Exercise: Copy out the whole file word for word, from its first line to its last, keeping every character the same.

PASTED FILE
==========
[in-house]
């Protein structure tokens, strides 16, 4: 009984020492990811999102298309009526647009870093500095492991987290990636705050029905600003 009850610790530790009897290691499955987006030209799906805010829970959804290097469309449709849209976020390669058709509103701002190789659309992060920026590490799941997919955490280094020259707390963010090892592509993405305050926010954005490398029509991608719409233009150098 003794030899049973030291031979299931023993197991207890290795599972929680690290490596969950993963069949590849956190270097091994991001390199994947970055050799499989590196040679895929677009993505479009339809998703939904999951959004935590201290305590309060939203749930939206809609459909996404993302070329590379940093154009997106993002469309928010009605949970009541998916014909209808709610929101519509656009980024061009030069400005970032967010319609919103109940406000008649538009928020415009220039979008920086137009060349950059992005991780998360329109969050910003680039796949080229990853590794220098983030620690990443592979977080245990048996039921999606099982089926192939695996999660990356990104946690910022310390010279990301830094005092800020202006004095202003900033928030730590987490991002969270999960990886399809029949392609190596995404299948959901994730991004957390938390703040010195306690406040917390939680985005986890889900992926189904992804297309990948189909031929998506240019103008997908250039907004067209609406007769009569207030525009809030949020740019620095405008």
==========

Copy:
[in-house]
């Protein structure tokens, strides 16, 4: 009984020492990811999102298309009526647009870093500095492991987290990636705050029905600003 009850610790530790009897290691499955987006030209799906805010829970959804290097469309449709849209976020390669058709509103701002190789659309992060920026590490799941997919955490280094020259707390963010090892592509993405305050926010954005490398029509991608719409233009150098 003794030899049973030291031979299931023993197991207890290795599972929680690290490596969950993963069949590849956190270097091994991001390199994947970055050799499989590196040679895929677009993505479009339809998703939904999951959004935590201290305590309060939203749930939206809609459909996404993302070329590379940093154009997106993002469309928010009605949970009541998916014909209808709610929101519509656009980024061009030069400005970032967010319609919103109940406000008649538009928020415009220039979008920086137009060349950059992005991780998360329109969050910003680039796949080229990853590794220098983030620690990443592979977080245990048996039921999606099982089926192939695996999660990356990104946690910022310390010279990301830094005092800020202006004095202003900033928030730590987490991002969270999960990886399809029949392609190596995404299948959901994730991004957390938390703040010195306690406040917390939680985005986890889900992926189904992804297309990948189909031929998506240019103008997908250039907004067209609406007769009569207030525009809030949020740019620095405008």